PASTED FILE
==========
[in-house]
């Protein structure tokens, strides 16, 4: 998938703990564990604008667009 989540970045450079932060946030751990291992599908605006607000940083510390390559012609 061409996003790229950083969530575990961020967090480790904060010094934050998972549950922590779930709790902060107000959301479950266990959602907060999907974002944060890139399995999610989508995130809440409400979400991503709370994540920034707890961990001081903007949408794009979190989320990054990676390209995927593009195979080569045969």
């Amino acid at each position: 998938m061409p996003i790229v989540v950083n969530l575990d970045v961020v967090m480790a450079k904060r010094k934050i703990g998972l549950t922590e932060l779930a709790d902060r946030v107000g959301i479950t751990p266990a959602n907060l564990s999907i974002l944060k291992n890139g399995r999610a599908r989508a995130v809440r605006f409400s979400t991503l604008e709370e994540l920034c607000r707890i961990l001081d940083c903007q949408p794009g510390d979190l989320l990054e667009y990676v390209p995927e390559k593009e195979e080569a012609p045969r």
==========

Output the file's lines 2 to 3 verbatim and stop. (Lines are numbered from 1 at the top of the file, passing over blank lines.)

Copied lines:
């Protein structure tokens, strides 16, 4: 998938703990564990604008667009 989540970045450079932060946030751990291992599908605006607000940083510390390559012609 061409996003790229950083969530575990961020967090480790904060010094934050998972549950922590779930709790902060107000959301479950266990959602907060999907974002944060890139399995999610989508995130809440409400979400991503709370994540920034707890961990001081903007949408794009979190989320990054990676390209995927593009195979080569045969």
């Amino acid at each position: 998938m061409p996003i790229v989540v950083n969530l575990d970045v961020v967090m480790a450079k904060r010094k934050i703990g998972l549950t922590e932060l779930a709790d902060r946030v107000g959301i479950t751990p266990a959602n907060l564990s999907i974002l944060k291992n890139g399995r999610a599908r989508a995130v809440r605006f409400s979400t991503l604008e709370e994540l920034c607000r707890i961990l001081d940083c903007q949408p794009g510390d979190l989320l990054e667009y990676v390209p995927e390559k593009e195979e080569a012609p045969r």